Referring to FIG. 1, the pusher detail 60 and the retainer detail 70 are preferably dimensioned such that the squareness of the substrate face to the axis of travel is maintained during the stuffing operation. The mat support material 40 is disposed about the substrate(s) 30/31/32 to form a mat support material/substrate subassembly 45. This subassembly 45 is disposed in physical contact with both the pusher detail main face 62 and the retainer detail main face 72. Disposed at the end of the stuffing cone having the smaller diameter, in operable communication with the pusher and retainer details and in physical contact with the locating cavity 20, is an end of the housing 10. As the pusher retainer applies pressure to the mat support material/substrate subassembly in the direction of the interior of the housing, the retainer detail applies a lower, opposite force to the mat support material/substrate subassembly.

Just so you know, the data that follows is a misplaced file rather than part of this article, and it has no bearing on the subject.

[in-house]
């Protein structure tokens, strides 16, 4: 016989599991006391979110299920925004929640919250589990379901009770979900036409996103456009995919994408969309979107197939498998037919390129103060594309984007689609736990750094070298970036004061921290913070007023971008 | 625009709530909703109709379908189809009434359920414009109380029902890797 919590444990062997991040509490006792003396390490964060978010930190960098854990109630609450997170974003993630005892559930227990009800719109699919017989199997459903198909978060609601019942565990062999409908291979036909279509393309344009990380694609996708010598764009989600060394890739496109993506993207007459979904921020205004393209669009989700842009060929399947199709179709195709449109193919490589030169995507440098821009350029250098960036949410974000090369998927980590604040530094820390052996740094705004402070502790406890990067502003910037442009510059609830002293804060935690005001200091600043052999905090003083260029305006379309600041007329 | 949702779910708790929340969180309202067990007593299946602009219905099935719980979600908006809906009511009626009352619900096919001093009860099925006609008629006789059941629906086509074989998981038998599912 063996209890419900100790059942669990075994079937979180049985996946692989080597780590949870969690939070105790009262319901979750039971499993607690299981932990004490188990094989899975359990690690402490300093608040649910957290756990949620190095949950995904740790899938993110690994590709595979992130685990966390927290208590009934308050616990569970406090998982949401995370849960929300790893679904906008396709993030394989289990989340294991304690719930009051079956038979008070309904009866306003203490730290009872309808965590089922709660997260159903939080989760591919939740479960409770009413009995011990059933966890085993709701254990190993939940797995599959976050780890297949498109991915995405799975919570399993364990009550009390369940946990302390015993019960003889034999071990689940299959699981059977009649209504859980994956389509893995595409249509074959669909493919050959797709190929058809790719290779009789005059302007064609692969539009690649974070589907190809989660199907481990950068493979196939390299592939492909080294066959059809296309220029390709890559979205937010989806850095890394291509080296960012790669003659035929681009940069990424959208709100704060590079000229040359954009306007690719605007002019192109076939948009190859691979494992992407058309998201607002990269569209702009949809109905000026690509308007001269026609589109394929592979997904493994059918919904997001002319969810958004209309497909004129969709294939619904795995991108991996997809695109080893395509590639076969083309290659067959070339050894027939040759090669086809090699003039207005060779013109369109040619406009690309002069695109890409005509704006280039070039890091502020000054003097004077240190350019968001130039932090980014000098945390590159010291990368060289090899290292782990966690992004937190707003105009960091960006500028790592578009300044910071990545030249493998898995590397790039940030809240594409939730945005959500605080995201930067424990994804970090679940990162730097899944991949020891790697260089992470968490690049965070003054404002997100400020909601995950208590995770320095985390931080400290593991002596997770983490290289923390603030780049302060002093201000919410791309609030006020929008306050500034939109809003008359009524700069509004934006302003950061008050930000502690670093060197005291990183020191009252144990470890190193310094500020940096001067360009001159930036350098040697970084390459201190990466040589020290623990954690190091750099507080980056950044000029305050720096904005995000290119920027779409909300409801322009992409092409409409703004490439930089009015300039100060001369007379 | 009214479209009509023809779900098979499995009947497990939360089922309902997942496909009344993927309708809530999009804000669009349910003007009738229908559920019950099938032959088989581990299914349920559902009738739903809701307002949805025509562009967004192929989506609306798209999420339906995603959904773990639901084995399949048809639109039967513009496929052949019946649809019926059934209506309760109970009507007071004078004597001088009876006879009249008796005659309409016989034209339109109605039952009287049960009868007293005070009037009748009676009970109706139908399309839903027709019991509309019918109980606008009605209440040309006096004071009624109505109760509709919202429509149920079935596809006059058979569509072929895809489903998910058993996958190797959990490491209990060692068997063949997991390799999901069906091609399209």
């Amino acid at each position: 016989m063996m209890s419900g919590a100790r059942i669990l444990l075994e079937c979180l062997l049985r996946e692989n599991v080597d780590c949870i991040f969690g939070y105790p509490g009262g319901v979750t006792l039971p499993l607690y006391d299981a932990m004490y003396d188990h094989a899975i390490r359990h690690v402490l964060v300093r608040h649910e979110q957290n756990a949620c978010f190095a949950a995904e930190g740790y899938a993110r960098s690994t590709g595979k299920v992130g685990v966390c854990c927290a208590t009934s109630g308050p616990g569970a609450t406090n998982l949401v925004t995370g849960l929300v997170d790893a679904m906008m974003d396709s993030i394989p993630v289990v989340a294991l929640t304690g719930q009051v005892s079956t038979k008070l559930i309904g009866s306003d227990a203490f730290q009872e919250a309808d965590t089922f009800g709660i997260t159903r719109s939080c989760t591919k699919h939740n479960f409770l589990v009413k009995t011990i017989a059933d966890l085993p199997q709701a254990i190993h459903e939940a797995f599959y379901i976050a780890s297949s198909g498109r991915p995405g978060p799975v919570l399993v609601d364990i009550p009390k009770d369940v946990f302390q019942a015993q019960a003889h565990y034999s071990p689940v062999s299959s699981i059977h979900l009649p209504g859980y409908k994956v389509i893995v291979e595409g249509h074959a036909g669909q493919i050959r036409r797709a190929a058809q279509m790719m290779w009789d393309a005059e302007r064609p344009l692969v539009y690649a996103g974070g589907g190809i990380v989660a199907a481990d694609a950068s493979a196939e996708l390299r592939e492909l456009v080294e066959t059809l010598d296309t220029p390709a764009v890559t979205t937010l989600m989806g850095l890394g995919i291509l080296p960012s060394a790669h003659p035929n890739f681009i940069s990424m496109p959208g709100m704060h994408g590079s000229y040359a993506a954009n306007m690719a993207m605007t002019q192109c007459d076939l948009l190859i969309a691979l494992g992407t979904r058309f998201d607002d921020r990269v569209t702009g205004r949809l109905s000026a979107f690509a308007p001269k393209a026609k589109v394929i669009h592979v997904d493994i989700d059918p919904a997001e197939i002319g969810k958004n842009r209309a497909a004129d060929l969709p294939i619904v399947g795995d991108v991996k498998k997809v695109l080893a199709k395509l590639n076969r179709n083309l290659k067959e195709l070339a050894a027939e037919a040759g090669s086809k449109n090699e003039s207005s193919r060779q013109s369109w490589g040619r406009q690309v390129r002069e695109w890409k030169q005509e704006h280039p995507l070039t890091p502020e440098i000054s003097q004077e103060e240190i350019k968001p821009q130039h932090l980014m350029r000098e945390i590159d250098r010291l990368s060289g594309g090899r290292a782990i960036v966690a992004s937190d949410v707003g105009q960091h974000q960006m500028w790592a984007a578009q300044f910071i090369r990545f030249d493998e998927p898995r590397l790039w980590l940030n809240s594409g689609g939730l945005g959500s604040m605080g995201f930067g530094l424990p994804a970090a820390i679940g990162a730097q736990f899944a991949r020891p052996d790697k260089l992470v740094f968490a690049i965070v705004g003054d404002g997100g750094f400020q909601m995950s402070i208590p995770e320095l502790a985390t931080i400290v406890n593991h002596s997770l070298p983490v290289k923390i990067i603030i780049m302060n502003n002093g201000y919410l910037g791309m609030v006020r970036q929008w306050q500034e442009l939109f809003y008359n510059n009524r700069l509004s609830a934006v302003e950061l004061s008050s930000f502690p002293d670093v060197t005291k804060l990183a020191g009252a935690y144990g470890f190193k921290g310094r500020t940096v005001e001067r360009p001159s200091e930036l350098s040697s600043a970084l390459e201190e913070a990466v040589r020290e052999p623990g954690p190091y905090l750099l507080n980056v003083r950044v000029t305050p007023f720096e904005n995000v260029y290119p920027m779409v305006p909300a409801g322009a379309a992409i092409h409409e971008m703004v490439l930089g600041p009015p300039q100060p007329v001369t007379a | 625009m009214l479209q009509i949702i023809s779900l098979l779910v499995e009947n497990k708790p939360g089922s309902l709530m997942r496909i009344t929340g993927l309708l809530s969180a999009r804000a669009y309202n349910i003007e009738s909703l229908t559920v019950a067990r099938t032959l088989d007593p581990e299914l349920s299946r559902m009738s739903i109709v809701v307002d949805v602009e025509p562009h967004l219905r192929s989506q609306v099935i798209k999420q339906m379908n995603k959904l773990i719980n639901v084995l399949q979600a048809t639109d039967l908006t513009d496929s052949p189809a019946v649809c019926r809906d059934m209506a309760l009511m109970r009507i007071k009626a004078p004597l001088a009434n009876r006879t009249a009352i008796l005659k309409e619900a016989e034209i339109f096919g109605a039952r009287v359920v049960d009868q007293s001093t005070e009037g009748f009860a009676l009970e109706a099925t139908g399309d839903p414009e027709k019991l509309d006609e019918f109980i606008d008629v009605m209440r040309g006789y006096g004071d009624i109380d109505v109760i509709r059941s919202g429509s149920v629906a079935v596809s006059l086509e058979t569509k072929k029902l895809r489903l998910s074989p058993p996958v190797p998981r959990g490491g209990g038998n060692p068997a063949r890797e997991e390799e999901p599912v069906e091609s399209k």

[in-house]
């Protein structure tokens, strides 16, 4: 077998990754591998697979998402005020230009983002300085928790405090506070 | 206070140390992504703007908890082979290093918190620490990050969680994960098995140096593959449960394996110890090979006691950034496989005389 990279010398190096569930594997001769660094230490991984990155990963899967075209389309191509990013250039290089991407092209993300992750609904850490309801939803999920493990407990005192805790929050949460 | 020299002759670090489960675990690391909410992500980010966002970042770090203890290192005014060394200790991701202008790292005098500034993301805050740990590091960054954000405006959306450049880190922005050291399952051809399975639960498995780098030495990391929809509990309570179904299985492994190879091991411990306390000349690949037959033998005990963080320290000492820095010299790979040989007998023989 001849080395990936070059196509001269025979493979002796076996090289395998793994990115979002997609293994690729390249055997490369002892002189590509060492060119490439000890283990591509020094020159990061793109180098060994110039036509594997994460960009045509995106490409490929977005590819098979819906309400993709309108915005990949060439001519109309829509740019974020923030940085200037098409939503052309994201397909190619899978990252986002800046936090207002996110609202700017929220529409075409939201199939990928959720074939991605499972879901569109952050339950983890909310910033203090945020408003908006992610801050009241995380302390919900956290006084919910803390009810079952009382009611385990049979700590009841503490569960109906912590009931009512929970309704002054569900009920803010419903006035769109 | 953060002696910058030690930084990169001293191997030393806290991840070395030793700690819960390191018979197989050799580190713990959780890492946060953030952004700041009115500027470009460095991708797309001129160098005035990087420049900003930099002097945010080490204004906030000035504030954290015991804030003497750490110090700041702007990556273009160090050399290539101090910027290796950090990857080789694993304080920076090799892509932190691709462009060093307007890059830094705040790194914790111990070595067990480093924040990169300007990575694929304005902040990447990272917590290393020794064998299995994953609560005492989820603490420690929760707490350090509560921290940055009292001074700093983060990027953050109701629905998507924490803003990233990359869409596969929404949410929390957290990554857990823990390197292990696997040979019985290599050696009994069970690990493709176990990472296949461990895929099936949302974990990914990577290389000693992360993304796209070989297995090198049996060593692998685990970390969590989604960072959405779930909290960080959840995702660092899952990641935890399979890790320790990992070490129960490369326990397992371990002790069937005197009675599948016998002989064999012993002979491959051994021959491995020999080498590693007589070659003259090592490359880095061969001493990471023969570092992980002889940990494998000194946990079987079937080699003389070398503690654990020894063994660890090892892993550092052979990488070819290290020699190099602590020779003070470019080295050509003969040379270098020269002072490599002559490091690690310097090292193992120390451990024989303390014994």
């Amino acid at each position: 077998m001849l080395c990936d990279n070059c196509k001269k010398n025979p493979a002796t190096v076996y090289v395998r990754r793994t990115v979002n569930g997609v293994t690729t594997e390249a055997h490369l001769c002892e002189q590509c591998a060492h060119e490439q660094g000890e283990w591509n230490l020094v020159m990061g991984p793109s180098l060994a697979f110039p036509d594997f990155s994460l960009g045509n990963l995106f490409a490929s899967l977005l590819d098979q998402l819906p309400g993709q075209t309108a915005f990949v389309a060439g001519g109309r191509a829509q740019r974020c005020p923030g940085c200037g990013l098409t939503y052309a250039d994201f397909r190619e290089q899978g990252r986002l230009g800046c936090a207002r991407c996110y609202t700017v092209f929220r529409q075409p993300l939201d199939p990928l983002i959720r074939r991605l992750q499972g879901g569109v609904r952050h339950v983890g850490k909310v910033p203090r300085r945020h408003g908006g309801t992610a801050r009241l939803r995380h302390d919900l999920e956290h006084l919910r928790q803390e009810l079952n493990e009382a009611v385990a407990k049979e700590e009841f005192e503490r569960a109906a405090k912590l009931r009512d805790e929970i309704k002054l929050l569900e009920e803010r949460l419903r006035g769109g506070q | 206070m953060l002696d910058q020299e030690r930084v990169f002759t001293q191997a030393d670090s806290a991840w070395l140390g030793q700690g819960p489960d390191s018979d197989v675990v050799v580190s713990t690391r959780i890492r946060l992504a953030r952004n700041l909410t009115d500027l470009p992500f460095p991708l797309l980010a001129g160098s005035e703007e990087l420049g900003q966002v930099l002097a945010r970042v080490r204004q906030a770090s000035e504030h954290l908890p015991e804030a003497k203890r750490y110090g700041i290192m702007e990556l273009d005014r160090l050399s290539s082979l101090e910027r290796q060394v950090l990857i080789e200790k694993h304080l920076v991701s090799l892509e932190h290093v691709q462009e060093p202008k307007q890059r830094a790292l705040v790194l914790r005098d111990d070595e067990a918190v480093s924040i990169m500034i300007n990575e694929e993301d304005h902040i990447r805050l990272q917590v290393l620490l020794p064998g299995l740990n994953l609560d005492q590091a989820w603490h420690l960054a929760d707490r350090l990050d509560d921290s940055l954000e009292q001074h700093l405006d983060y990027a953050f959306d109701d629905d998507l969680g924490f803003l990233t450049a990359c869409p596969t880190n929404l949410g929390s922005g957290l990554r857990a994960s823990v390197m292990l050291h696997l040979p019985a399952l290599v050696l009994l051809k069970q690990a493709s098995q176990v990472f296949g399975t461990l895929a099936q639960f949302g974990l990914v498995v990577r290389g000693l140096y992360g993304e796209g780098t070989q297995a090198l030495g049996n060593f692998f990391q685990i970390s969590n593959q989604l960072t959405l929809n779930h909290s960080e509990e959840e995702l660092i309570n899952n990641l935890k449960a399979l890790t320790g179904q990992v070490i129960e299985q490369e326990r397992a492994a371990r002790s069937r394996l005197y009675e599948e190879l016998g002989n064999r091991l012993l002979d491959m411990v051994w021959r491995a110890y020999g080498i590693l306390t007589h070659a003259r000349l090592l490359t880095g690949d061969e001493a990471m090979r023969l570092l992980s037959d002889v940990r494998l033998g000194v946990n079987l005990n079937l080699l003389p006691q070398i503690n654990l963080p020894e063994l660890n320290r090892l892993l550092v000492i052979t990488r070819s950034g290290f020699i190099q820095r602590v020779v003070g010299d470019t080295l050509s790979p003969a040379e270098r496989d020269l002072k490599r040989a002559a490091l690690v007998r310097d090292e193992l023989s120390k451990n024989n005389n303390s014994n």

During use, the housing 10 is placed in the locating cavity 20 in the funnel 50. Three substrates 30, 31, 32 wrapped in mat 40 form the subassembly 45 that is placed in physical contact with the pusher detail 60 and the retainer detail 70. At this point, the retainer detail is disposed through the housing 10, the funnel 50, and near the end 55. The retainer compliant material 71 is in physical contact with one surface of the subassembly 45, while an opposite surface of the subassembly 45 engages the pusher compliant material 61. As the pusher detail applies a sufficient amount of force to the subassembly 45 to force the subassembly 45 through the funnel 50 while compressing the mat support material 40 about the substrates 30/31/32, the retainer detail applies a second lesser force to the subassembly 45 to maintain a main axis of the subassembly 45 parallel with the axis of travel through the funnel 50, and to maintain multiple substrates 30/31/32 in physical contact with one another. Essentially, the combination of the pusher detail 60 and the retainer detail 70 are employed to guide the subassembly 45 through the funnel 50 and into the housing 10 without allowing the substrates 30/31/32 to separate, turn, jam in the funnel, or otherwise inhibit the stuffing process. As the subassembly 45 is being pushed through the funnel 50 into the housing 10 said funnel 50 along with said housing 10 moves up against opposing springs till the backup plate 80 supports it. Once the subassembly 45 has passed from the funnel 50 into the housing 10, the pusher detail 60 retracts back through the funnel 50 and the retainer detail retracts in the opposite direction, out of the housing 10. Also the funnel 50 returns, e.g., via spring action, to the original position allowing the stuffed housing assembly to be unloaded. The stuffed housing can then be further processed accordingly.